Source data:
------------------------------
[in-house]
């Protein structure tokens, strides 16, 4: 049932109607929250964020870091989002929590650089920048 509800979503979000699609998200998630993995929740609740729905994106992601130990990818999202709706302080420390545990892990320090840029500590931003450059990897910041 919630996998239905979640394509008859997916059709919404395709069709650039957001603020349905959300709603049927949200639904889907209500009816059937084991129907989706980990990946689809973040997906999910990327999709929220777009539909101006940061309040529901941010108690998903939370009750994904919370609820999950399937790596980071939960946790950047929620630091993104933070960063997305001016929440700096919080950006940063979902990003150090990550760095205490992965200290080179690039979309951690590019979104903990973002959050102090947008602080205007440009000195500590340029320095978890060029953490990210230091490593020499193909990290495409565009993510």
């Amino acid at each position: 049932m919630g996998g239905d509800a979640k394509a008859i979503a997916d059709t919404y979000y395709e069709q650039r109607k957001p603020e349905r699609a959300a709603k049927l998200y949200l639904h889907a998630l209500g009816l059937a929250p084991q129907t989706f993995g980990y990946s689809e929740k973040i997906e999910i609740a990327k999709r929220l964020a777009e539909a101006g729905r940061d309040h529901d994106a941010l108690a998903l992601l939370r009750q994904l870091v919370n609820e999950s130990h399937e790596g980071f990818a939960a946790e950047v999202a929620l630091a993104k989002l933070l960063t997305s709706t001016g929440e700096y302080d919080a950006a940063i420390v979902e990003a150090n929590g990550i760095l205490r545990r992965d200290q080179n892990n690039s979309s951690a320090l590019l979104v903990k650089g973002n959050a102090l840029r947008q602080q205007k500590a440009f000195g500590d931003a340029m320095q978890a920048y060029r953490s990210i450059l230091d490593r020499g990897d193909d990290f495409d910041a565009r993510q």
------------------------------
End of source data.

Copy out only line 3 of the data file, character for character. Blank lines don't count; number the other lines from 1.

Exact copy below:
């Amino acid at each position: 049932m919630g996998g239905d509800a979640k394509a008859i979503a997916d059709t919404y979000y395709e069709q650039r109607k957001p603020e349905r699609a959300a709603k049927l998200y949200l639904h889907a998630l209500g009816l059937a929250p084991q129907t989706f993995g980990y990946s689809e929740k973040i997906e999910i609740a990327k999709r929220l964020a777009e539909a101006g729905r940061d309040h529901d994106a941010l108690a998903l992601l939370r009750q994904l870091v919370n609820e999950s130990h399937e790596g980071f990818a939960a946790e950047v999202a929620l630091a993104k989002l933070l960063t997305s709706t001016g929440e700096y302080d919080a950006a940063i420390v979902e990003a150090n929590g990550i760095l205490r545990r992965d200290q080179n892990n690039s979309s951690a320090l590019l979104v903990k650089g973002n959050a102090l840029r947008q602080q205007k500590a440009f000195g500590d931003a340029m320095q978890a920048y060029r953490s990210i450059l230091d490593r020499g990897d193909d990290f495409d910041a565009r993510q």